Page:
Production of a Portfolio Film – Post #4 Concept Development
Just like story books, films normally have a layout consisting of a beginning (Setup), middle (Confrontation) and end (Resolution). The portfolio film “Return to Hope” will follow this format, except that it will bend the conventional formatting rules. And hopefully, it will bend the rules just enough to turn some heads and open some minds. This being the first film I’ve ever produced, and due to the fact that my admission to the college is dependent on its various qualities, intuition is telling me that I must push some boundaries in order to create something special and unique; something the admissions board will appreciate and respect. In this journal entry, I’ll be disclosing the basic format of this film and the way the concept will drive the contents of each of the three sections.
One of the first places that “Return to Hope” will break from the norm will be in the way that the beginning, middle and end relate to one another. I intend to enhance the distinctive qualities of each section until they are almost detached, in terms of visual and audio, while also maintaining a unified cohesiveness, binding the three sections together through the use of an underlying theme and the expression of a strong moral message. In most contemporary films, the middle is lengthy and filled with happenings, while the beginning and end are usually shorter, and yet more impactful, as they are the place where the writers are hoping to setup a conflict for the audience at the start, and then resolve that conflict in the end. For “Return to Hope” the three sections will be very similar in length, perhaps being exactly three minutes each. Many readers will recall that this film must be no longer than ten minutes, per order of the great and honorable Admissions Board. So, that will be nine minutes for the film, and I’ll leave the last sixty seconds available for credits and outtakes.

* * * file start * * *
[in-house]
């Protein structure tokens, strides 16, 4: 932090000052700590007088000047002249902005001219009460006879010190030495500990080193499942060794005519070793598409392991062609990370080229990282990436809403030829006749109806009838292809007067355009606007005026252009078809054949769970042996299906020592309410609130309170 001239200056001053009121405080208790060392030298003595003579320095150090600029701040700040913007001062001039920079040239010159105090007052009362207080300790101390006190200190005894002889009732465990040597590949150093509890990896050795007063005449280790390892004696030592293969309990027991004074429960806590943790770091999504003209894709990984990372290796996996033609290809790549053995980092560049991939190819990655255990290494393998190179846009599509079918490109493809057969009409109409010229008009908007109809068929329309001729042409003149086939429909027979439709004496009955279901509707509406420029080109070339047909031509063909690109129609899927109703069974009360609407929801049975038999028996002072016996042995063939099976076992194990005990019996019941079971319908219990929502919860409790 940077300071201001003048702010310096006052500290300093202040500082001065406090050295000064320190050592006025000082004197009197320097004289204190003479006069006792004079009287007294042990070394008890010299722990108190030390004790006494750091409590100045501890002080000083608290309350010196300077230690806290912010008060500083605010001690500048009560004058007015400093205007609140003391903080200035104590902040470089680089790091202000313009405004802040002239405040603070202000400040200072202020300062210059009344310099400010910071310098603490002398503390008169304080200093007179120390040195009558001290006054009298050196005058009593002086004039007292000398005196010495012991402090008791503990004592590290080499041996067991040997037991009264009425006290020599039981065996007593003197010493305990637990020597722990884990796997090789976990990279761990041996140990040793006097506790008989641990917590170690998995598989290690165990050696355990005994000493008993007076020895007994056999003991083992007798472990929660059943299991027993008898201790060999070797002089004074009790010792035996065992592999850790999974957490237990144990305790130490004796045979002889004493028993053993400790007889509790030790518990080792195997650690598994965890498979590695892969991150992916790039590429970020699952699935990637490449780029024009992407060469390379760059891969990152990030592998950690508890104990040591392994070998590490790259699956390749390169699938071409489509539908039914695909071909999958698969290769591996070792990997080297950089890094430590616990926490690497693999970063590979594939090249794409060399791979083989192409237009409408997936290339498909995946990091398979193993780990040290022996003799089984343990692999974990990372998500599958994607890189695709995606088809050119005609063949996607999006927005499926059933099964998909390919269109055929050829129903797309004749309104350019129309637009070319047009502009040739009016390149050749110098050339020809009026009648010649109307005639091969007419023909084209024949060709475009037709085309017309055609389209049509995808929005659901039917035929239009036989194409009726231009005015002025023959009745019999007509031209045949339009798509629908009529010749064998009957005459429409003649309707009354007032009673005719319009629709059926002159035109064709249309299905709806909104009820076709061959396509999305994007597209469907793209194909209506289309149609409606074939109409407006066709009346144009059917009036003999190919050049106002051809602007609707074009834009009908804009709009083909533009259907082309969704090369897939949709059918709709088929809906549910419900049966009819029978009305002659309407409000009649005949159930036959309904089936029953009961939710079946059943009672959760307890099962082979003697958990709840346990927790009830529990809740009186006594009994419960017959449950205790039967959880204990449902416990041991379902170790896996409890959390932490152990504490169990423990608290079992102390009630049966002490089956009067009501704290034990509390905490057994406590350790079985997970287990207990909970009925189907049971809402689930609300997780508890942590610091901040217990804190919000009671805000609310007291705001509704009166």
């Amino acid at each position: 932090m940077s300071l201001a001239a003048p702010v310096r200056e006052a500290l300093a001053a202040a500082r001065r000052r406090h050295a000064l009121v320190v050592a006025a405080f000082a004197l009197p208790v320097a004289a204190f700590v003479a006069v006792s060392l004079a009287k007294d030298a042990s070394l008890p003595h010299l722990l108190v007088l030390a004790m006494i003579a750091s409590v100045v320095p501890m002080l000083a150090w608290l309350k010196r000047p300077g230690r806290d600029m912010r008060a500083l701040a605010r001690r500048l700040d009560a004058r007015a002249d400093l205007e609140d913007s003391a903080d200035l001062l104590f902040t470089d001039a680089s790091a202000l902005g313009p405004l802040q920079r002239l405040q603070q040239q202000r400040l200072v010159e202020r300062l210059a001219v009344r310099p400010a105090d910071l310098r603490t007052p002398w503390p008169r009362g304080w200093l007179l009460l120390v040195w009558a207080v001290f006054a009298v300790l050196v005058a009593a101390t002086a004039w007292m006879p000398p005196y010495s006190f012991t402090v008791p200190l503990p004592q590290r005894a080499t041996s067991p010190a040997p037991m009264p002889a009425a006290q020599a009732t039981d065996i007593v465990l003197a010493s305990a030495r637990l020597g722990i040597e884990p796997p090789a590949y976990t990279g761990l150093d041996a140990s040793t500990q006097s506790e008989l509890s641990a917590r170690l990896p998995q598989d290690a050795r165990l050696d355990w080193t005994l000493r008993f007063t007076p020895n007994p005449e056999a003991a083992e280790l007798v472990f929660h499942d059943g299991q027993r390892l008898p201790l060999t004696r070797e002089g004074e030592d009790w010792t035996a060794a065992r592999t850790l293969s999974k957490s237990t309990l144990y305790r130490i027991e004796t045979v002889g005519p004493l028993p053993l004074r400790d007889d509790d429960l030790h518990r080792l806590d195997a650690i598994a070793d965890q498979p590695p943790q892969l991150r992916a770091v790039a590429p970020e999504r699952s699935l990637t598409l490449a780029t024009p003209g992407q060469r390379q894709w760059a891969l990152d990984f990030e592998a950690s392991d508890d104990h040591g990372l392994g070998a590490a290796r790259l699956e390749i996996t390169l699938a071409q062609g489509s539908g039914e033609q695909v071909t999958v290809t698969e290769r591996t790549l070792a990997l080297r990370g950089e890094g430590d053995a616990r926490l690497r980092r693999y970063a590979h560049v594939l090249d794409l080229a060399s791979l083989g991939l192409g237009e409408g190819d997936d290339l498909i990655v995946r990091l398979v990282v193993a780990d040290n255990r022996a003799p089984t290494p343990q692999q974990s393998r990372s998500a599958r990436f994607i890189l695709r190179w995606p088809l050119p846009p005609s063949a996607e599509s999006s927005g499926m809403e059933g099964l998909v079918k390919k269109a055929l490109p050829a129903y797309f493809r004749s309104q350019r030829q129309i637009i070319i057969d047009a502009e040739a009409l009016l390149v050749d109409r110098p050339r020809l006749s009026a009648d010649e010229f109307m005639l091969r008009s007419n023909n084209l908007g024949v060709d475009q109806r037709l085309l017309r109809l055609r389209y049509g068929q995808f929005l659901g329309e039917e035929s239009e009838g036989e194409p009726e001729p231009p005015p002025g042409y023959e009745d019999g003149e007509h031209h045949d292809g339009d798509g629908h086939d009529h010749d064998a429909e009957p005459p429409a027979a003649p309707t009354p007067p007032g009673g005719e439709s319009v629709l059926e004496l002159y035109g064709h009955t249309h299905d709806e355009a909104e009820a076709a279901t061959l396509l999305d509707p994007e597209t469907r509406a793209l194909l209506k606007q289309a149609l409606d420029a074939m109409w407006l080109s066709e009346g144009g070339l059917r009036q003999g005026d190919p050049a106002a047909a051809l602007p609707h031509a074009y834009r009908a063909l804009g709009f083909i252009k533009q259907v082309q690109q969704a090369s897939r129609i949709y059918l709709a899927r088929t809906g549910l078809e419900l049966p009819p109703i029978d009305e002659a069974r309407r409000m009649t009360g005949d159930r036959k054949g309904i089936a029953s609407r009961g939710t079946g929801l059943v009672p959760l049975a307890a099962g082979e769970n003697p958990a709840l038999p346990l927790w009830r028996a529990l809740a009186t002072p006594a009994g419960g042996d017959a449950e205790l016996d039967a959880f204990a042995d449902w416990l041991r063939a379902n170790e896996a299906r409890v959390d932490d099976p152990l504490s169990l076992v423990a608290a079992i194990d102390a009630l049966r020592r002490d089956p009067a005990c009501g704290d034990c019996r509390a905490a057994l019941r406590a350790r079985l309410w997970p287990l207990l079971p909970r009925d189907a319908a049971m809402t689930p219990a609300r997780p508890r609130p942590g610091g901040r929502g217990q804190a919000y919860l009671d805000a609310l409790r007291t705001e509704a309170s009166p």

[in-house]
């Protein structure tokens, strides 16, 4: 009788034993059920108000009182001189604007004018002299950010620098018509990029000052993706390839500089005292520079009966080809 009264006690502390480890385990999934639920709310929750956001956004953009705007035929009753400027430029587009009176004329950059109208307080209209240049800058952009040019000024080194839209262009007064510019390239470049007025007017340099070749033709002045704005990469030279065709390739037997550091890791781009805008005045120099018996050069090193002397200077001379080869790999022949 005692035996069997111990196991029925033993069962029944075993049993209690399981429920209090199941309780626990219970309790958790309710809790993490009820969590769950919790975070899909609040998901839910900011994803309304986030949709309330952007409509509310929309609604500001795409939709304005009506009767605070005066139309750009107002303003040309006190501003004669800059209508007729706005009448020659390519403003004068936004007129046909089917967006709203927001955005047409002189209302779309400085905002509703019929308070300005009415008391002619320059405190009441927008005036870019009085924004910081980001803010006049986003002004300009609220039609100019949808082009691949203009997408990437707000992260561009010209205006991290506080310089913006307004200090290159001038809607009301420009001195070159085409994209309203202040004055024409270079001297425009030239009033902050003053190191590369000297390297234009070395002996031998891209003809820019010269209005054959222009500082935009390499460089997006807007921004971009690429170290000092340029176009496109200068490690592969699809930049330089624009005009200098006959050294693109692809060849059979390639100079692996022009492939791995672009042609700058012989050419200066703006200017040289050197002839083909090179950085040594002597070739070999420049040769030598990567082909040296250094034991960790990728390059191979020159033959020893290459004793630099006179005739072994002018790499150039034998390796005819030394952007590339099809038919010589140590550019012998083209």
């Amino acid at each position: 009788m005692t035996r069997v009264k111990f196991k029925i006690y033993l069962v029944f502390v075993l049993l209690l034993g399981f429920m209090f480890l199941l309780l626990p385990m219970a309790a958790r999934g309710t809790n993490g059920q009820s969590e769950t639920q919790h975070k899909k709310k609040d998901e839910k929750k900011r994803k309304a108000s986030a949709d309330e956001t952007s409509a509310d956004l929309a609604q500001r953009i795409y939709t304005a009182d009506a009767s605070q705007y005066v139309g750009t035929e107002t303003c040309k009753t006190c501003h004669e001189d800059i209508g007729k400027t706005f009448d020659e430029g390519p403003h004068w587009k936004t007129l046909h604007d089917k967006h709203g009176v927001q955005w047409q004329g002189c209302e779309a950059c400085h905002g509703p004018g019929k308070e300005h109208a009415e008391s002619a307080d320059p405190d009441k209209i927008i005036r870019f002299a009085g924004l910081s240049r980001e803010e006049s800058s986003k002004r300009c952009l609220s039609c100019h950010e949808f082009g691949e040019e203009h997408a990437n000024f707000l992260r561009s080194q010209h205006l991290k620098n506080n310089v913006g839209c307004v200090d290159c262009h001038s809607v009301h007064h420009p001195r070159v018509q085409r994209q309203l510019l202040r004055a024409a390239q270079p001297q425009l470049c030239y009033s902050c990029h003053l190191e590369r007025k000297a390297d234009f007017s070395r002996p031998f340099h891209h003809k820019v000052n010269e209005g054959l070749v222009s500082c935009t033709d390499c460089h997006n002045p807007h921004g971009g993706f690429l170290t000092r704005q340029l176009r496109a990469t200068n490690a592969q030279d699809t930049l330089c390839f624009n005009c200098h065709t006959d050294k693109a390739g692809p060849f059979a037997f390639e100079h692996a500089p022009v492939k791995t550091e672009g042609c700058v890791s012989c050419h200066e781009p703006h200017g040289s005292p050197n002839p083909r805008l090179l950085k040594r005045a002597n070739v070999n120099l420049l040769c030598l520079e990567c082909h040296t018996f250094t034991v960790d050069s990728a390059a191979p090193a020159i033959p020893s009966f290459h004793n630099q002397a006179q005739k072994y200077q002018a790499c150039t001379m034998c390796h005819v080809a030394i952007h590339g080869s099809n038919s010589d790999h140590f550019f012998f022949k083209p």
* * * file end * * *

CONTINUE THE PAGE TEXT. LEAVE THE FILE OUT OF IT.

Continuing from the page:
The setup (introduction) for “Return to Hope” will be narrated from the viewpoint of the trees. Yes, I realize how bizarre that may sound to some of you, but I’ve been communicating with many trees as of late, and they never fail to deliver a viewpoint that is far outside of the understandings of our collective human intellect. The trees are very aware of our dysfunctional behaviors and yet they have an undying belief in our capacity to heal the damage we have inflicted on the ecosystem of their home planet. Trees are serene and enduring. Most of the stresses trees will encounter are perpetrated by mankind, and still, they continue to filter our air and water without complaint or even mild opposition to our actions. They know that the human tendency toward destructive behavior is non-sustainable and irrational, and they know that ultimately it could lead to a disastrous collapse of the biosphere we all rely on for life itself. But always, the trees wait patiently for us to see the error of our ways. These are just a few of the many important reasons that I intend to give them a voice in this film.
In the next journal entry, I’ll continue to focus on the first section of the film. I’ll likely dedicate one or two entries for each of the three sections. Although they will only be three minutes each, in length, they will be complex enough in terms of visual and conceptual content that I expect they will require adequate explanation on my part. It is a win-win situation for the ego and the observer though, because all of the writing I do here is intended to be an integral part of the creative process for the final product. Now I ask you, how fun is this?!!!